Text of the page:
Every one of us struggles with procrastination. Whether it’s with work, or the exercise we’re supposed to do, or the conversation in a relationship we keep avoiding. Procrastination is our brain’s way of avoiding a perceived pain – and once you understand what’s happening, and the six steps you need to beat it, it can be a game changer.

But, if you don’t master it, prolonged procrastination or avoidance leads to giving up.  Giving up on exercise, giving up on your new work project, or even giving up on a relationship.

Show notes

  • [1:12] Understand the root cause, the science behind procrastination
    • [1:55] The brain’s job is to keep us safe in the tribe – and it does that by avoiding pain.  Fear of emotional and physical pain
    • [2:34]The best trick it uses is distraction to pleasure
  • [3:30] Procrastination is a form of what I call, Short-Term Hits of Happiness
    • [4:20] By themselves, they are harmless. But when used to avoid pain, the trouble starts
    • [4:45] All Short-Term Hits of Happiness in their extreme become numbing.
    • [5:38] There are two key elements to Short-Term hits of Happiness
      • They release some form of happy hormone, usually dopamine
      • They give us a feeling that in that moment we are in control – we can do something that makes us feel happy
    • [7:32] But that happiness is always temporary, and leads to a longer term hole in the sole.  It’s never deep, affirming joy.
    • [8:30] And that often leads to wanting to avoid the pain permanently, so we quit.
  • Six steps to overcoming procrastination
    • [9:45] Acknowledge that you’re perceiving some form of pain in the activity.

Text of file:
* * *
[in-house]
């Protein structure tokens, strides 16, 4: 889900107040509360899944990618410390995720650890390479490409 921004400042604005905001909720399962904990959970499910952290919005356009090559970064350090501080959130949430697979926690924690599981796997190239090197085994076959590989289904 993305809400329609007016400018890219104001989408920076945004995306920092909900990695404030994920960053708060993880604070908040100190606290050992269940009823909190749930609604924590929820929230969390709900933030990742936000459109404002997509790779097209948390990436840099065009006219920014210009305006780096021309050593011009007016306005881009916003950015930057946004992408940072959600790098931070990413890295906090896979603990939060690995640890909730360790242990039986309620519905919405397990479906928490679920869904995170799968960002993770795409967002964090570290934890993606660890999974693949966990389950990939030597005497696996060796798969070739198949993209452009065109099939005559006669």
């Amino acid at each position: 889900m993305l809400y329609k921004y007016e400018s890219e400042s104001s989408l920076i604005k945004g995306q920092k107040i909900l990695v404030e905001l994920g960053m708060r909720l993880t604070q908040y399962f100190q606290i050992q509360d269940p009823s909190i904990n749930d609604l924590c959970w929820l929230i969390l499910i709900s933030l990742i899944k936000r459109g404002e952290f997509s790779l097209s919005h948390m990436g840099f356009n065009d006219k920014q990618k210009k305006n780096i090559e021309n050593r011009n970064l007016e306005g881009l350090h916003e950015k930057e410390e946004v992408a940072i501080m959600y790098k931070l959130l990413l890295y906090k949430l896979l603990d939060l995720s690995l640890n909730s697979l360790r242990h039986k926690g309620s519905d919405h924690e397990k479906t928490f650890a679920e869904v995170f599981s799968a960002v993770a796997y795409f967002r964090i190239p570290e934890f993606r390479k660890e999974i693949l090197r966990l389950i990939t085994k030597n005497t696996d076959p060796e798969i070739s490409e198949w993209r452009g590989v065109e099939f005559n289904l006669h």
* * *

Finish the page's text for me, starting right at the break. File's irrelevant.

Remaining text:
• [10:54] Become conscious of the trigger… so you can change your response
    • [11:29] Focus on micro-steps
    • [13:10] Schedule tasks you don’t like in the morning
    • [13:35] Design rewards
    • 14:08] [Set external deadlines and accountabilities


At its extreme, long-term procrastination leads to giving up – Lisa Linfield

Our brain’s job is to keep us safely within a tribe – Lisa Linfield

Schedule tasks you don’t like in the morning – Lisa Linfield

Don’t focus on the big task, break it up into micro-tasks – Lisa Linfield

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Today we’re going to talk about something that I am an expert at, procrastination.

And I don’t think it matters who you are, we’ve all done it at some stage.  Some people are very motivated to exercise, but procrastinate hugely at work… and others are very motivated to work, but procrastinate hugely when it comes to exercise.

At its extreme, long-term procrastination leads to giving up.

Now whilst there are tactics I’m going to share with you to reduce it, I always think it’s better to understand the real situation of what’s going on, the root cause, so we can try and fundamentally change something, and not just the symptom.

And, as I always say, it all gets back to changing your thinking.

The brain science behind it:

In my book, Deep Grooves: Overcoming patterns that keep you stuck (which launches next month), I talk about a concept I’ve developed called Short-Term Hits of Happiness.

Our brain is the most amazing thing ever created.  I am in total awe of it, and have been ever since medical school.  But the challenge with our brain, is over centuries and centuries its first most important job of all has been survival.  Its job is to keep us safely within a tribe, away from anything that causes us pain, so that the human species can survive.  And its developed some unbelievable tools to do that.  Fear is one of them, and avoidance of pain and a steer to safety and comfort is the other.

The definition of pain is the biiiiigggg problem – it’s where me and my brain disagree.

You see, when it comes to pain, the brain will do ANYTHING to avoid it.  And, distraction to joy is its key weapon of choice when it comes to things we perceive hard and painful.

I remember when my kids were babies, and they would throw a tantrum because I took away something they wanted… the key tactic I’d use is distraction.  I’d all of a sudden behave like a maniac to make them laugh, and if that didn’t work, resort to bribery with a game or food I knew they liked.

Well, your brain does just that.

When there’s something you don’t want to do, the thought of it triggers a warning in your brain that pain is about to come.  Your brain’s natural reaction is to get you to avoid pain.  So it points you to something that will give you a Short-Term Hit of Happiness rather than pain.